In an NBB piece, the group’s sustainability folks point out that fresh water is helped along by biodiesel’s green nature:
By switching to renewable fuels, like biodiesel, we help ensure future access to energy and future access to clean, fresh water. For every unit of energy put into producing biodiesel, 4.5 units of renewable solar energy are stored in the usable form of liquid fuel. Biodiesel is the best way to store energy from the sun in a dense, liquid fuel for transportation uses, but it can also be used as a renewable fuel for stationary uses such as the Thames Water Desalination Plant in London. This plant will use biodiesel from recycled fat and oil from London restaurants and households to provide water for one million people.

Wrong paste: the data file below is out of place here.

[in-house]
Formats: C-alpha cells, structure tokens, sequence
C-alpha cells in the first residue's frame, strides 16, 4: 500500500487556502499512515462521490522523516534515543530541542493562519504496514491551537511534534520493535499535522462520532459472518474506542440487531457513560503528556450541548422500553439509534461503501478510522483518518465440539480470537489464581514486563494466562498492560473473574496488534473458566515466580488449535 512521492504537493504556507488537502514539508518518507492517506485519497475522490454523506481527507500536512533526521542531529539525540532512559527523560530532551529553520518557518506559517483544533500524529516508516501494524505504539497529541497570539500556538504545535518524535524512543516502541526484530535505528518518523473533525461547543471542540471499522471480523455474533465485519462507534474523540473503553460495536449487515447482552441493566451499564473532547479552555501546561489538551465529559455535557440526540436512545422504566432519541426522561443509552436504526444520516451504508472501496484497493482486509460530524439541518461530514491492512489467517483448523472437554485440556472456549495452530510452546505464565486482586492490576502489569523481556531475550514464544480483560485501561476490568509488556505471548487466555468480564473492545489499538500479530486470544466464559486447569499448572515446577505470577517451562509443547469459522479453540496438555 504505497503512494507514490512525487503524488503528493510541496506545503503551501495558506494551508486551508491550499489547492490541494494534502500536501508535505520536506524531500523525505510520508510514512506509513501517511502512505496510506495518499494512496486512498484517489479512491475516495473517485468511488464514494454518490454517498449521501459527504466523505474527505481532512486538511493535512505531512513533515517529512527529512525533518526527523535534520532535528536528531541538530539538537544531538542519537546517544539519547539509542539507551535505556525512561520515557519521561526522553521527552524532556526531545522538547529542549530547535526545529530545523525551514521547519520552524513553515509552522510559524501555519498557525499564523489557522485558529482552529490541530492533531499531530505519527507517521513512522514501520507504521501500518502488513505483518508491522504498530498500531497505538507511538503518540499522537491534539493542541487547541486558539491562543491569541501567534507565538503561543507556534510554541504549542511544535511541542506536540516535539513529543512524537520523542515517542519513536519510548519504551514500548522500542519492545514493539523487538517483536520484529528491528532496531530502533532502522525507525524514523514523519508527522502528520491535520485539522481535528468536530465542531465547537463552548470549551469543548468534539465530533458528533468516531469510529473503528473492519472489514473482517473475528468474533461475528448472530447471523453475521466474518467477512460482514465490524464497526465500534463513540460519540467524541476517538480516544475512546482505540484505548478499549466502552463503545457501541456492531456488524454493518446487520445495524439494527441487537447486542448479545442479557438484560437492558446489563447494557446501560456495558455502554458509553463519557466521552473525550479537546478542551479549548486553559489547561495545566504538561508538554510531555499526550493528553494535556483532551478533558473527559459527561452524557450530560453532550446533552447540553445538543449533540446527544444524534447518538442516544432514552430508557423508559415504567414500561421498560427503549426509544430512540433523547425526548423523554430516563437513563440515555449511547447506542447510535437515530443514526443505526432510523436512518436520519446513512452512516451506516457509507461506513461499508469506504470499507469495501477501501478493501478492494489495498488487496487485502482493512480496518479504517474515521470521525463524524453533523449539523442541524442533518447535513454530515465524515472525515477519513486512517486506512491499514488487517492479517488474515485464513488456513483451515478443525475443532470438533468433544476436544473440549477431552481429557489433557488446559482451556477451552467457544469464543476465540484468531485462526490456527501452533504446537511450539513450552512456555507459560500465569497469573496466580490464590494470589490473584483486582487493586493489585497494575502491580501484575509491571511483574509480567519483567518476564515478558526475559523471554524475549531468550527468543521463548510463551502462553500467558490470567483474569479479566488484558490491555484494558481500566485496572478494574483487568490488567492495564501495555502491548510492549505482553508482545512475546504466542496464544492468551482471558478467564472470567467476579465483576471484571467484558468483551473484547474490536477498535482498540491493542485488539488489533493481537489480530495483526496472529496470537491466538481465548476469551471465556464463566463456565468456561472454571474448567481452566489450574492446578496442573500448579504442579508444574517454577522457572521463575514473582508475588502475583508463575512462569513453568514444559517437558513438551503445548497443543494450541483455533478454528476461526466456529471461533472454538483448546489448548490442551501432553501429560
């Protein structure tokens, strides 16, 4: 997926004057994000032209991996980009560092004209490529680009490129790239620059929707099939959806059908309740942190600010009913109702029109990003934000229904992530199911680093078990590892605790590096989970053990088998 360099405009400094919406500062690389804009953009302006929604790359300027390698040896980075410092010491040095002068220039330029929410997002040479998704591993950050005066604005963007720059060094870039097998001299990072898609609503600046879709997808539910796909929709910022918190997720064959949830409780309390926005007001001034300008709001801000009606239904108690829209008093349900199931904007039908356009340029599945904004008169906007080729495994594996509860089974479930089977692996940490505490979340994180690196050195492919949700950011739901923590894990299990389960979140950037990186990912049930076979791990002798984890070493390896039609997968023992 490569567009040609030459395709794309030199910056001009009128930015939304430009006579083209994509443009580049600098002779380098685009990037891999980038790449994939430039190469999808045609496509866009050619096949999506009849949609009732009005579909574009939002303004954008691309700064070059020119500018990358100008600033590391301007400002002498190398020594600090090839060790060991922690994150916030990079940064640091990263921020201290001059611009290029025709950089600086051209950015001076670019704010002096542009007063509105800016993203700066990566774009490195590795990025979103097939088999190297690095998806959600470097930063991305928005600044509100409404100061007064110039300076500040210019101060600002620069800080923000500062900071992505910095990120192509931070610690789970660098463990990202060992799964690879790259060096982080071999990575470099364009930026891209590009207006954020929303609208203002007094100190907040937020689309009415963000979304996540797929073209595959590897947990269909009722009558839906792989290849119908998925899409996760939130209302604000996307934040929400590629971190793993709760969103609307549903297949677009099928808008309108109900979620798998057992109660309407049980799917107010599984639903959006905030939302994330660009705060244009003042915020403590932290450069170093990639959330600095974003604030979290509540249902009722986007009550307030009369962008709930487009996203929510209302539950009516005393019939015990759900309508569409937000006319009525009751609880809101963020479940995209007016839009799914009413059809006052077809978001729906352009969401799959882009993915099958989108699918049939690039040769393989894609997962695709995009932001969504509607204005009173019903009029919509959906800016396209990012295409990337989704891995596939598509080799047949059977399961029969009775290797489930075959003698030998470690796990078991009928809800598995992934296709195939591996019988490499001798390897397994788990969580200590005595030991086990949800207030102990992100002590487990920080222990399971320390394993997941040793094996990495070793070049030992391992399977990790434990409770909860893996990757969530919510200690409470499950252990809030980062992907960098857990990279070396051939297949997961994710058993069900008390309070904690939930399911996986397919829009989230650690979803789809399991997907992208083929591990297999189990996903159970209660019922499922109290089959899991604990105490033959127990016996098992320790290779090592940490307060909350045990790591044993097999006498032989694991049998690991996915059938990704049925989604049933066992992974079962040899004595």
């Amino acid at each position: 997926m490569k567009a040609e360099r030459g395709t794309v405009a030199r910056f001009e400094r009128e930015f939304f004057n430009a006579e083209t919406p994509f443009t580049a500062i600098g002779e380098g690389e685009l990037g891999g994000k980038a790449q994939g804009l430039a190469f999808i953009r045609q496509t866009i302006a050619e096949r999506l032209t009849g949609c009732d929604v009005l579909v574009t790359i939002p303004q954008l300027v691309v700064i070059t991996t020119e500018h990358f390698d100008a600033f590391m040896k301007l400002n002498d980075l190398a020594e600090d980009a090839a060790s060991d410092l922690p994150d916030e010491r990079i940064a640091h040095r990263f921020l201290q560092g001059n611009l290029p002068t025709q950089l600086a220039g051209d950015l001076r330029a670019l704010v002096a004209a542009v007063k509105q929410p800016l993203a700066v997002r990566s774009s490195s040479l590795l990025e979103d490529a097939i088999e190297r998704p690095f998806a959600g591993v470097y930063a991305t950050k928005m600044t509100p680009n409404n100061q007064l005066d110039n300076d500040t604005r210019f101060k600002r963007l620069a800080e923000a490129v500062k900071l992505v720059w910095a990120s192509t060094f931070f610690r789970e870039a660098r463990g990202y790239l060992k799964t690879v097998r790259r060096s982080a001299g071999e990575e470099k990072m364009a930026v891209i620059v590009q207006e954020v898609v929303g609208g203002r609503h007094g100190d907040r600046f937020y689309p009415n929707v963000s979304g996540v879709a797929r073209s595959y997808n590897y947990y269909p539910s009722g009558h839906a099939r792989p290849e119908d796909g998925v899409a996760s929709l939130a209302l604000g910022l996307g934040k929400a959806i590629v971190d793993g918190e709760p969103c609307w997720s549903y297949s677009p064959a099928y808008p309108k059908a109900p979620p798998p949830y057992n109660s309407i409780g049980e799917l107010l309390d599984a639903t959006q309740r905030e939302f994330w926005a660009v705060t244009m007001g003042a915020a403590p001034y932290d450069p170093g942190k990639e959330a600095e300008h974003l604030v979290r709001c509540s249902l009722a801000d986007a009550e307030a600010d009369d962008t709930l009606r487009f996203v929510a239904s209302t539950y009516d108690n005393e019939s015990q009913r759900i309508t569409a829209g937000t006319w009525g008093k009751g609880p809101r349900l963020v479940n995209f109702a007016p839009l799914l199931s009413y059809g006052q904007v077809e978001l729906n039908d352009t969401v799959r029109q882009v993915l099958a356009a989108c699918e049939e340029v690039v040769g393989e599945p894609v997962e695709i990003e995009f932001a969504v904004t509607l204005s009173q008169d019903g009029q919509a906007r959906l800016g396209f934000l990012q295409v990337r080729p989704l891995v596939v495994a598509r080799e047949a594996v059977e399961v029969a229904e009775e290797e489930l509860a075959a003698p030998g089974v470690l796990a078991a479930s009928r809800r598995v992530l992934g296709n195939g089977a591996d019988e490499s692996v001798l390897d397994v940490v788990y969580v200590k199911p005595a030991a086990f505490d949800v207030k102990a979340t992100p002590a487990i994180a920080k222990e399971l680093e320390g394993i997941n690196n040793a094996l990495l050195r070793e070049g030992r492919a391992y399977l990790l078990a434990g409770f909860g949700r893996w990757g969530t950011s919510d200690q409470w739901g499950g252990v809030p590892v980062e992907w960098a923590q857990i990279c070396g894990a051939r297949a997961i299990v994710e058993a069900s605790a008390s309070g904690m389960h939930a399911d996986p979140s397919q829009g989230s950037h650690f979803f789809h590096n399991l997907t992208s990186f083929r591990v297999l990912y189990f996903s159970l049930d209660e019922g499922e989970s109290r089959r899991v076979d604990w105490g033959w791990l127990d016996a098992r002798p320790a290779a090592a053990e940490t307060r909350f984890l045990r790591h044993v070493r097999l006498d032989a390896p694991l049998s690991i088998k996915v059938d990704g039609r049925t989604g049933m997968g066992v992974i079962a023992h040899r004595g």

We must also protect our water resources by minimizing pollution. Biodiesel production reduces wastewater by 78 percent and reduces hazardous waste production by 96 percent compared to producing petroleum diesel. These numbers are based on the entire lifecycle of the fuel. The conversion of fats and oil to biodiesel uses very little water, and can be done consuming no water at all, if necessary. The year 2008 was a record year for biodiesel production in the US. Even during that record production, the entire US industry used less water than a handful of golf courses use to water their lawn. In the context of our societal uses of water and the benefit it brings, biodiesel production represents a very meager use of water.
And since it is nontoxic and biodegradable, biodiesel isn’t the threat to the environment that petroleum is. Seriously, when was the last time you saw a picture of a duck or an otter struggling through a biodiesel slick in some previously pristine bay?